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6

Let me present a slightly different perspective to Luboš, though I'm saying basically the same thing. From our current location we can define an area of space called the future light cone. This is the region of spacetime that is connected to us by motion at less than or equal to the speed of light. If we draw a spacetime diagram then the lightcone looks ...


5

As for the straight line, yes. All objects will continue moving along geodesics (a straight line in curved-space but sometimes a curved line in straight-space) if there are no external forces acting on them. Unless, by different velocity you mean the direction is not entirely radial to us. In that case, the expansion will cause the object's path to appear to ...


5

The acceleration of the expansion is currently observed to be happening. This observation is one of the pieces of data we use to infer the amount of dark matter. It tells us that there can't be more than a certain amount of dark matter, because that would be incompatible with the observed acceleration.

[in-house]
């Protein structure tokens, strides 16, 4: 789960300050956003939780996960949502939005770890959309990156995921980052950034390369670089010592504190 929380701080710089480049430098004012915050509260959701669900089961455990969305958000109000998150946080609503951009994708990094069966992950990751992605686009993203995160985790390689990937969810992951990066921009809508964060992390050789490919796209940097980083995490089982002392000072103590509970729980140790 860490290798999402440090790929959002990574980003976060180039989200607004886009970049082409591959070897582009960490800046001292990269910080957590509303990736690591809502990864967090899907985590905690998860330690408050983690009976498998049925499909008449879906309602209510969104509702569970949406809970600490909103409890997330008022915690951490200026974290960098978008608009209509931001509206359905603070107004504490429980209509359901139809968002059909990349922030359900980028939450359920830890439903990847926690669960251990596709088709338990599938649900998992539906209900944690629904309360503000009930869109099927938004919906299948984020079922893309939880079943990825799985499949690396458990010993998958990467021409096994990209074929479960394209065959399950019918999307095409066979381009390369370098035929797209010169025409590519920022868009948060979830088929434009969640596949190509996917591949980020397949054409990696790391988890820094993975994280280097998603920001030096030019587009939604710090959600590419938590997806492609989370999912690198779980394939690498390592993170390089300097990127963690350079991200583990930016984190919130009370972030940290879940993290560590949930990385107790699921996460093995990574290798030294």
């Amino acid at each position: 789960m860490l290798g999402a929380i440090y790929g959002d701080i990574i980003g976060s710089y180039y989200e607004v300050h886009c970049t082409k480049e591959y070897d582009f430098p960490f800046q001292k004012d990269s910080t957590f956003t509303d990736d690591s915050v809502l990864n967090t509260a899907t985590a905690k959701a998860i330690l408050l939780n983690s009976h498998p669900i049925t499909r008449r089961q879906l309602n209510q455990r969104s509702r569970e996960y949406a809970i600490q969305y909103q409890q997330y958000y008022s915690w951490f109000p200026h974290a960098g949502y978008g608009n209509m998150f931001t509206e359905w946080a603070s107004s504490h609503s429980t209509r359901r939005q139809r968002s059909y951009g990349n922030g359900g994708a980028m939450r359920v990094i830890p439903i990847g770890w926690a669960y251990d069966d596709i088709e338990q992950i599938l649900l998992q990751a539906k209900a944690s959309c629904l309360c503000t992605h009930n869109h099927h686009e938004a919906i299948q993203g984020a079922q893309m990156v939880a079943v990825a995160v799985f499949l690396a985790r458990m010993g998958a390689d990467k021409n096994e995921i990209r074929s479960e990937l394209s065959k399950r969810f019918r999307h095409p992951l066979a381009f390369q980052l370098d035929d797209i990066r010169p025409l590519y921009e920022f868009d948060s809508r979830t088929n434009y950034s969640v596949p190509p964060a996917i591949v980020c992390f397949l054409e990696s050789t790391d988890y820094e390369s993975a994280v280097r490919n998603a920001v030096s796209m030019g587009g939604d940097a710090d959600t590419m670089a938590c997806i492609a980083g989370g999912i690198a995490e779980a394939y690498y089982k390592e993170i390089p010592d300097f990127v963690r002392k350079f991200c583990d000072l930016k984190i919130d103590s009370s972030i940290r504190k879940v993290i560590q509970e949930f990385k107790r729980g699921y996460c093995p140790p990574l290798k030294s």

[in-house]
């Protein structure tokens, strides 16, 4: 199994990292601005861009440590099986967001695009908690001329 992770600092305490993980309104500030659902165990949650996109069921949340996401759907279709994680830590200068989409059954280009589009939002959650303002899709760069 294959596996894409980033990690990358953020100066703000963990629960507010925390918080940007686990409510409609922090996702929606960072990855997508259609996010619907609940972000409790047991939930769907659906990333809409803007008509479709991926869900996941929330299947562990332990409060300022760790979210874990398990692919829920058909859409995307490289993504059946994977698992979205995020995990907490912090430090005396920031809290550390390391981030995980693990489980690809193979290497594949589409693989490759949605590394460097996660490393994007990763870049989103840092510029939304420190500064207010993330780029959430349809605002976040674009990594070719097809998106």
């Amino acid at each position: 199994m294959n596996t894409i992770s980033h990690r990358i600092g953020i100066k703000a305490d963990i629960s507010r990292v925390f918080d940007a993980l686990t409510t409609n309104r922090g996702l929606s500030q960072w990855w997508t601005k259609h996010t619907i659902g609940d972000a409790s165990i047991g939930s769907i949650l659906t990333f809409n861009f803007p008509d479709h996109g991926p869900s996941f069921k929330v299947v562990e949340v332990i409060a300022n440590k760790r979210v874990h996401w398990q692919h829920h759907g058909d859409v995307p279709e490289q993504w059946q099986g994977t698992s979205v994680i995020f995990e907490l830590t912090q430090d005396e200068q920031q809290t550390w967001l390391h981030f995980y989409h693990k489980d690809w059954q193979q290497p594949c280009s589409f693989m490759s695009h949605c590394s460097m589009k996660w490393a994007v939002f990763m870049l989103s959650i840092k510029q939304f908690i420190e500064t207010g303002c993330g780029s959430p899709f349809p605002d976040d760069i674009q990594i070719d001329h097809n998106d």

4

The short answer is yes, the presence of dark matter would act to counter the expansion of the universe. And in fact it does--but not enough to stop the expansion. Dark matter has gravity just like normal matter. In fact, that's pretty much the only reason we know dark mater exists at all: we can observe dark matter's gravitation effects in the rotation ...


4

I am aware that my answer can sound surprising, too simple to be true, but please take a deep breath before downvoting.The answer has little to do with relativity. In SR it is the moving object that gets shorter , but space is stable. In such a universe, even if a body is receding at 2,3,30 c, its light will reach us sometime, and the time is short as it ...


4

The point is that during the ordinary phase of the Big Bang expansion, the difference $|\Omega-1|$ was rather dramatically increasing with time. Today, we know that $|\Omega-1|\lt 0.01$ or so. If we use the cosmological equations to reconstruct what $|\Omega-1|$ had to be when the Universe was a second old, or very young, we find out that the following ...


3